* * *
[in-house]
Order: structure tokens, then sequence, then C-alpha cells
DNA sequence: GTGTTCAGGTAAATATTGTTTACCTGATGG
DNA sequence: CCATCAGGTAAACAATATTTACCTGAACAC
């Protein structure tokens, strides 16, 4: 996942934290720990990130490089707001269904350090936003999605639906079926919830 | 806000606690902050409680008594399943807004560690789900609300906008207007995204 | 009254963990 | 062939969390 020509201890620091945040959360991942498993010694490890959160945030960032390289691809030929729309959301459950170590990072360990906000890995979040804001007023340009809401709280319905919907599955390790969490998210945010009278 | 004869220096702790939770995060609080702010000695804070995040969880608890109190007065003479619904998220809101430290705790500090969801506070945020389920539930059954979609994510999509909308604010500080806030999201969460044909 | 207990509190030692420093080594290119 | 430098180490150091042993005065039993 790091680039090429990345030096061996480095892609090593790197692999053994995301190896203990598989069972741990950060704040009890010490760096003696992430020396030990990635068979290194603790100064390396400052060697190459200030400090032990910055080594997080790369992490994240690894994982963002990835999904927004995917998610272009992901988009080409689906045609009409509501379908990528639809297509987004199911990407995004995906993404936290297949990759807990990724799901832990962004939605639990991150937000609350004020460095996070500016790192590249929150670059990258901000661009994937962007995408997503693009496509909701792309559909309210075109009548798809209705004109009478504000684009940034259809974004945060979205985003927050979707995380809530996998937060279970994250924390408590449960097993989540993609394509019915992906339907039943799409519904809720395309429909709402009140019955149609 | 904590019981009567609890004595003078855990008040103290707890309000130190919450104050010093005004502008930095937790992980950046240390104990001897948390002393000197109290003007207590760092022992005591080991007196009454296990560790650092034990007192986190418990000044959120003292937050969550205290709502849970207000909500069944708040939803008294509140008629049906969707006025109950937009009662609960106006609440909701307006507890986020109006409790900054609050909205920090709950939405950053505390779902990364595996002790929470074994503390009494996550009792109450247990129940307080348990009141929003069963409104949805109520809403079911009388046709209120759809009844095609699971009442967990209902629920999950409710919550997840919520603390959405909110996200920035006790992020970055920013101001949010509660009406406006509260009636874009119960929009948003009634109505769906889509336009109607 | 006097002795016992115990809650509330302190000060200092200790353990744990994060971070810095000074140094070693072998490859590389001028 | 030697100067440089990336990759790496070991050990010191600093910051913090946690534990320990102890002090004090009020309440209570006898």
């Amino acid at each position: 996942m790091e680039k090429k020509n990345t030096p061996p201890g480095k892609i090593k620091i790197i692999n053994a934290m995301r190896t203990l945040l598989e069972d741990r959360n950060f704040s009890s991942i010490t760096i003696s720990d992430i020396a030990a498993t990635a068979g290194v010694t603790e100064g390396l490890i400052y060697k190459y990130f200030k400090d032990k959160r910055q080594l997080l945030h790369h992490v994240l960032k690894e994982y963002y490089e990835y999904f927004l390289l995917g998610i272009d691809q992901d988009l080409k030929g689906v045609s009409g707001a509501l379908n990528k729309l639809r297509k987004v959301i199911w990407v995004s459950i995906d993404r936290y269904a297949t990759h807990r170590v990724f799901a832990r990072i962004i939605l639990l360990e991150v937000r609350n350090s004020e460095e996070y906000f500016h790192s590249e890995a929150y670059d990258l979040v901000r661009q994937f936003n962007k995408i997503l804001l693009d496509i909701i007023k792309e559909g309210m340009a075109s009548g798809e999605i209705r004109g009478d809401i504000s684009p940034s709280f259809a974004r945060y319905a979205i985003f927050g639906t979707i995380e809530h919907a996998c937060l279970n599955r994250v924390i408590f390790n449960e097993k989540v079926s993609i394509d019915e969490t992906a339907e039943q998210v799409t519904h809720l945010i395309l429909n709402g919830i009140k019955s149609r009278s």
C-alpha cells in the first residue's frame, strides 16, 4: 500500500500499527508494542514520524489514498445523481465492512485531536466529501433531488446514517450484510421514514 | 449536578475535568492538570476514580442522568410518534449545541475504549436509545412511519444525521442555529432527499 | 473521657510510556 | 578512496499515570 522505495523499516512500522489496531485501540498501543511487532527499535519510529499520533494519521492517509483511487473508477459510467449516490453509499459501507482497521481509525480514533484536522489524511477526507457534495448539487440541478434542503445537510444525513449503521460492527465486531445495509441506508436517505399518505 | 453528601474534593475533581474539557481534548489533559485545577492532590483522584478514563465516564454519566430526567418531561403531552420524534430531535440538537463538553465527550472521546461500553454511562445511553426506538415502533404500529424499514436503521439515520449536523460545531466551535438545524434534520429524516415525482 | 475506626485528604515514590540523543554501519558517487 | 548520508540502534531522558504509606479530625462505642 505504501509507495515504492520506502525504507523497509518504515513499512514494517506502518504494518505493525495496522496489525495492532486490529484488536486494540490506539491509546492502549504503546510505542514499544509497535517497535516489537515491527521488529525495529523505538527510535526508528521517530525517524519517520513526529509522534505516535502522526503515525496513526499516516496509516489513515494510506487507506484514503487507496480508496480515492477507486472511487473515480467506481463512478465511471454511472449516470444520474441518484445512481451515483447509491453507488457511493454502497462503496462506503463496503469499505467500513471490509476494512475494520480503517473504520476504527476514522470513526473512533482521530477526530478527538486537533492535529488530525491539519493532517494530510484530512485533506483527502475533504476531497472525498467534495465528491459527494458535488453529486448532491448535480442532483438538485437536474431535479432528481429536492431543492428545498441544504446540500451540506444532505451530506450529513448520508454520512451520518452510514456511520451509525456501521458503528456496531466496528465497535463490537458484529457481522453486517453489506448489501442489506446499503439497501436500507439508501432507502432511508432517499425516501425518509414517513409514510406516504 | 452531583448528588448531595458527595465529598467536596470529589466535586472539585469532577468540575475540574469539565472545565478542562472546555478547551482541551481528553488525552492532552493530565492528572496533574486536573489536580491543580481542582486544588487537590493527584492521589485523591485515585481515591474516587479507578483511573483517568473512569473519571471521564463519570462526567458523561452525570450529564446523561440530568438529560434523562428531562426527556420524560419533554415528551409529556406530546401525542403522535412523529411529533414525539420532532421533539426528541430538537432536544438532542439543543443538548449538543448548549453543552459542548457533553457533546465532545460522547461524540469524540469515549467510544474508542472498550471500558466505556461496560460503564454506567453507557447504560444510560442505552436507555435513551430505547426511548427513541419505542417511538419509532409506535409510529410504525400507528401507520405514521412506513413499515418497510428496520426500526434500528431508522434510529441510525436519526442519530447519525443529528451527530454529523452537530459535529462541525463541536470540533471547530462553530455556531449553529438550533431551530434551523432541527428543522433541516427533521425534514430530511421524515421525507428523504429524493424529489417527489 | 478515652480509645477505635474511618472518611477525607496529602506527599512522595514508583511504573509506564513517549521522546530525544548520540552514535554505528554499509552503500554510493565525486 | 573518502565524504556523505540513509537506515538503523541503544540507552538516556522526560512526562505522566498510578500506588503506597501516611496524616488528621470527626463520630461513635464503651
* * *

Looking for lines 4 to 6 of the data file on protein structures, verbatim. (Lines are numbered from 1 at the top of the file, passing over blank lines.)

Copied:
DNA sequence: CCATCAGGTAAACAATATTTACCTGAACAC
């Protein structure tokens, strides 16, 4: 996942934290720990990130490089707001269904350090936003999605639906079926919830 | 806000606690902050409680008594399943807004560690789900609300906008207007995204 | 009254963990 | 062939969390 020509201890620091945040959360991942498993010694490890959160945030960032390289691809030929729309959301459950170590990072360990906000890995979040804001007023340009809401709280319905919907599955390790969490998210945010009278 | 004869220096702790939770995060609080702010000695804070995040969880608890109190007065003479619904998220809101430290705790500090969801506070945020389920539930059954979609994510999509909308604010500080806030999201969460044909 | 207990509190030692420093080594290119 | 430098180490150091042993005065039993 790091680039090429990345030096061996480095892609090593790197692999053994995301190896203990598989069972741990950060704040009890010490760096003696992430020396030990990635068979290194603790100064390396400052060697190459200030400090032990910055080594997080790369992490994240690894994982963002990835999904927004995917998610272009992901988009080409689906045609009409509501379908990528639809297509987004199911990407995004995906993404936290297949990759807990990724799901832990962004939605639990991150937000609350004020460095996070500016790192590249929150670059990258901000661009994937962007995408997503693009496509909701792309559909309210075109009548798809209705004109009478504000684009940034259809974004945060979205985003927050979707995380809530996998937060279970994250924390408590449960097993989540993609394509019915992906339907039943799409519904809720395309429909709402009140019955149609 | 904590019981009567609890004595003078855990008040103290707890309000130190919450104050010093005004502008930095937790992980950046240390104990001897948390002393000197109290003007207590760092022992005591080991007196009454296990560790650092034990007192986190418990000044959120003292937050969550205290709502849970207000909500069944708040939803008294509140008629049906969707006025109950937009009662609960106006609440909701307006507890986020109006409790900054609050909205920090709950939405950053505390779902990364595996002790929470074994503390009494996550009792109450247990129940307080348990009141929003069963409104949805109520809403079911009388046709209120759809009844095609699971009442967990209902629920999950409710919550997840919520603390959405909110996200920035006790992020970055920013101001949010509660009406406006509260009636874009119960929009948003009634109505769906889509336009109607 | 006097002795016992115990809650509330302190000060200092200790353990744990994060971070810095000074140094070693072998490859590389001028 | 030697100067440089990336990759790496070991050990010191600093910051913090946690534990320990102890002090004090009020309440209570006898």
């Amino acid at each position: 996942m790091e680039k090429k020509n990345t030096p061996p201890g480095k892609i090593k620091i790197i692999n053994a934290m995301r190896t203990l945040l598989e069972d741990r959360n950060f704040s009890s991942i010490t760096i003696s720990d992430i020396a030990a498993t990635a068979g290194v010694t603790e100064g390396l490890i400052y060697k190459y990130f200030k400090d032990k959160r910055q080594l997080l945030h790369h992490v994240l960032k690894e994982y963002y490089e990835y999904f927004l390289l995917g998610i272009d691809q992901d988009l080409k030929g689906v045609s009409g707001a509501l379908n990528k729309l639809r297509k987004v959301i199911w990407v995004s459950i995906d993404r936290y269904a297949t990759h807990r170590v990724f799901a832990r990072i962004i939605l639990l360990e991150v937000r609350n350090s004020e460095e996070y906000f500016h790192s590249e890995a929150y670059d990258l979040v901000r661009q994937f936003n962007k995408i997503l804001l693009d496509i909701i007023k792309e559909g309210m340009a075109s009548g798809e999605i209705r004109g009478d809401i504000s684009p940034s709280f259809a974004r945060y319905a979205i985003f927050g639906t979707i995380e809530h919907a996998c937060l279970n599955r994250v924390i408590f390790n449960e097993k989540v079926s993609i394509d019915e969490t992906a339907e039943q998210v799409t519904h809720l945010i395309l429909n709402g919830i009140k019955s149609r009278s």